US stocks trade mixed amid Wall Street caution
US stocks traded mixed, erasing much of the gains in morning sessions, as trade-sensitive shares indicated cautious investor sentiment on U.S.-China trade tensions, and Wall Street digested the latest data on consumer spending.
US stocks traded mixed, erasing much of the gains in morning sessions, as trade-sensitive shares indicated cautious investor sentiment on U.S.-China trade tensions, and Wall Street digested the latest data on consumer spending. At midday on Friday, the Dow Jones Industrial Average rose 4.67 points, or 0.02 per cent, to 26,366.92. The S&P 500 decreased 2.09 points, or 0.07 per cent, to 2,922.49. The Nasdaq Composite Index dropped 31.43 points, or 0.39 per cent, to 7,941.96, Xinhua news agency reported.
More than half of the 30 blue-chip stocks in the Dow extended gains around midday, with shares of trade-sensitive Intel up over 1.3 per cent, leading the gainers. Shares of widely-acknowledged trade barometers Caterpillar and Boeing also rallied nearly 1.2 per cent and over 0.5 per cent respectively. Yet gains of all the three closely-watched shares contracted during the morning sessions.
Six of the 11 primary S&P 500 sectors traded lower around midday, with the consumer discretionary sector down 0.55 per cent, leading the laggards. Shares of Dell Technologies surged over 7.6 per cent, after the tech giant reported second-quarter earnings that topped market expectations, driven by strong sales of its computer products.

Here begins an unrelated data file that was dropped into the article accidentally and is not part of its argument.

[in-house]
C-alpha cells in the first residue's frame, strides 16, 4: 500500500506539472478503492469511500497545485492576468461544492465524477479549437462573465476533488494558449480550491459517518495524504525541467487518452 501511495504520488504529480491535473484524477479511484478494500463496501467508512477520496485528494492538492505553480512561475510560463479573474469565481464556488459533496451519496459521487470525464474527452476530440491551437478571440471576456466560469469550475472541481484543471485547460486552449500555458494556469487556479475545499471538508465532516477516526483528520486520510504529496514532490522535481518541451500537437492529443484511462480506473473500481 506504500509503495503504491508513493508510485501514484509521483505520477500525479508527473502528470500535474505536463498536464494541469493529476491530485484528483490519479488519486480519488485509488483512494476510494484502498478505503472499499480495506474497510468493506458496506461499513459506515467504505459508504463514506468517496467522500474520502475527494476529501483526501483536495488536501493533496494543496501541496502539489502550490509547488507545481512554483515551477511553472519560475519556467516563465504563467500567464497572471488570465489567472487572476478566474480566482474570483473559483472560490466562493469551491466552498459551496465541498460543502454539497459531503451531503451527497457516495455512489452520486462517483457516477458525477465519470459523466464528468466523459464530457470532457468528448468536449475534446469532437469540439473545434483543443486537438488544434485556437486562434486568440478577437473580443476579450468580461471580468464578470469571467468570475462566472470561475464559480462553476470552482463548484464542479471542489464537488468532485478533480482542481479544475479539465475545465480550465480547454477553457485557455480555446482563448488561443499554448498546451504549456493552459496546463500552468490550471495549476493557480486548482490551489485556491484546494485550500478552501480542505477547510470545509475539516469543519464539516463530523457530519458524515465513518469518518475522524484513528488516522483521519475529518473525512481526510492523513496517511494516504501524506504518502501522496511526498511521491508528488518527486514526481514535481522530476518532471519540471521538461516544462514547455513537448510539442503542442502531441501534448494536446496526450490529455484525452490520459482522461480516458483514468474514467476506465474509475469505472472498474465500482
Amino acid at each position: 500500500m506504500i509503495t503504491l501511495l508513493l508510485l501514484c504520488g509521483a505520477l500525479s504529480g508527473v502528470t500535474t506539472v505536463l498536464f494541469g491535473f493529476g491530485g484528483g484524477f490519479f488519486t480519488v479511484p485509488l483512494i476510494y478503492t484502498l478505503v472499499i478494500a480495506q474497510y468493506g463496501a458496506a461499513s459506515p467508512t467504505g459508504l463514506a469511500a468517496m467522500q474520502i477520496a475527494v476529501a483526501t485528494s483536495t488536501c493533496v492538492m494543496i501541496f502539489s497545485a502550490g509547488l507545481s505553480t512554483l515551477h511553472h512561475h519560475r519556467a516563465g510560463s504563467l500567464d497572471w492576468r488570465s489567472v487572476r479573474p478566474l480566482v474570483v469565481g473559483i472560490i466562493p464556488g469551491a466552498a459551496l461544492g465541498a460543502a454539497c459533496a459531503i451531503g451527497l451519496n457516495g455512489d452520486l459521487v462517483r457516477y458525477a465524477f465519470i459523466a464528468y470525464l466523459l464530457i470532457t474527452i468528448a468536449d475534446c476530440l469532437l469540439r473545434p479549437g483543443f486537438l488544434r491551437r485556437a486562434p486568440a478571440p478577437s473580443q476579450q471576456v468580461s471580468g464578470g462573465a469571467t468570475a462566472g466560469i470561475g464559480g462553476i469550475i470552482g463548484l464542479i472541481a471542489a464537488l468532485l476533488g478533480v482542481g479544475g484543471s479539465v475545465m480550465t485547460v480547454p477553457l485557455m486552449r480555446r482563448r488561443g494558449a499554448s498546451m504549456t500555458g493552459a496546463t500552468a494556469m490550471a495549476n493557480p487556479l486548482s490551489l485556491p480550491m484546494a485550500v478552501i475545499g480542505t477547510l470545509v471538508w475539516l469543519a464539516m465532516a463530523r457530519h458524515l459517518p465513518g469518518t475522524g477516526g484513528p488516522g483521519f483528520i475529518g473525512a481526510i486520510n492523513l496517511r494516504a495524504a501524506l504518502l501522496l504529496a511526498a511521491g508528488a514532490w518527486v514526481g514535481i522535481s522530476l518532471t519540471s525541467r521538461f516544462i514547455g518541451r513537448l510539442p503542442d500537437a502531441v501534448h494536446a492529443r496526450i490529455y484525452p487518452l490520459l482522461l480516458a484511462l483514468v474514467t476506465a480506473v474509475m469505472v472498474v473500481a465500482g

On the economic front, personal consumption expenditures (PCE), a key measure of U.S. household spending, rose 0.6 per cent to 93.1 billion US dollars in July, boosted by spending in recreational goods and vehicle, as well as household electricity and gas, the Bureau of Economic Analysis reported on Friday.
Personal income increased 0.1 per cent to 23.9 billion dollars last month, and disposable personal income went up by 0.3 per cent to 44.4 billion dollars. "The increase in personal income in July primarily reflected increases in compensation of employees and government social benefits to persons that were partially offset by a decrease in personal interest income," the bureau said in a report.